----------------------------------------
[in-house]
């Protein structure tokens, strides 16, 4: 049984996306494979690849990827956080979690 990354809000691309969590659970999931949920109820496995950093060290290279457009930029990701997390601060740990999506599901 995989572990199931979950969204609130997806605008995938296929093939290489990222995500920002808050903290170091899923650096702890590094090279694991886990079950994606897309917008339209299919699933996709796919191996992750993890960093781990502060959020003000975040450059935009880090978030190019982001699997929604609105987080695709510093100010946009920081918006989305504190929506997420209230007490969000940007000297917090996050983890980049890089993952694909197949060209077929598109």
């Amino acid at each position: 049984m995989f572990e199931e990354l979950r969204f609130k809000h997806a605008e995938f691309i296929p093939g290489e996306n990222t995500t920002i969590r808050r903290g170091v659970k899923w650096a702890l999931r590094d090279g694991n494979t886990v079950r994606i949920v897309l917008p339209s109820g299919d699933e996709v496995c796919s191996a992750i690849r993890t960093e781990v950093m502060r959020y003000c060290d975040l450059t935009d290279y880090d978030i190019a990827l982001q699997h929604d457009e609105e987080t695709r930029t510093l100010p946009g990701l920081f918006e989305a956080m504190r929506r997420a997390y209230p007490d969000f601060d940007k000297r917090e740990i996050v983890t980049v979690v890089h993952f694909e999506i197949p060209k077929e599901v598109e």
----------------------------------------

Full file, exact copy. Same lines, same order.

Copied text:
[in-house]
């Protein structure tokens, strides 16, 4: 049984996306494979690849990827956080979690 990354809000691309969590659970999931949920109820496995950093060290290279457009930029990701997390601060740990999506599901 995989572990199931979950969204609130997806605008995938296929093939290489990222995500920002808050903290170091899923650096702890590094090279694991886990079950994606897309917008339209299919699933996709796919191996992750993890960093781990502060959020003000975040450059935009880090978030190019982001699997929604609105987080695709510093100010946009920081918006989305504190929506997420209230007490969000940007000297917090996050983890980049890089993952694909197949060209077929598109």
């Amino acid at each position: 049984m995989f572990e199931e990354l979950r969204f609130k809000h997806a605008e995938f691309i296929p093939g290489e996306n990222t995500t920002i969590r808050r903290g170091v659970k899923w650096a702890l999931r590094d090279g694991n494979t886990v079950r994606i949920v897309l917008p339209s109820g299919d699933e996709v496995c796919s191996a992750i690849r993890t960093e781990v950093m502060r959020y003000c060290d975040l450059t935009d290279y880090d978030i190019a990827l982001q699997h929604d457009e609105e987080t695709r930029t510093l100010p946009g990701l920081f918006e989305a956080m504190r929506r997420a997390y209230p007490d969000f601060d940007k000297r917090e740990i996050v983890t980049v979690v890089h993952f694909e999506i197949p060209k077929e599901v598109e």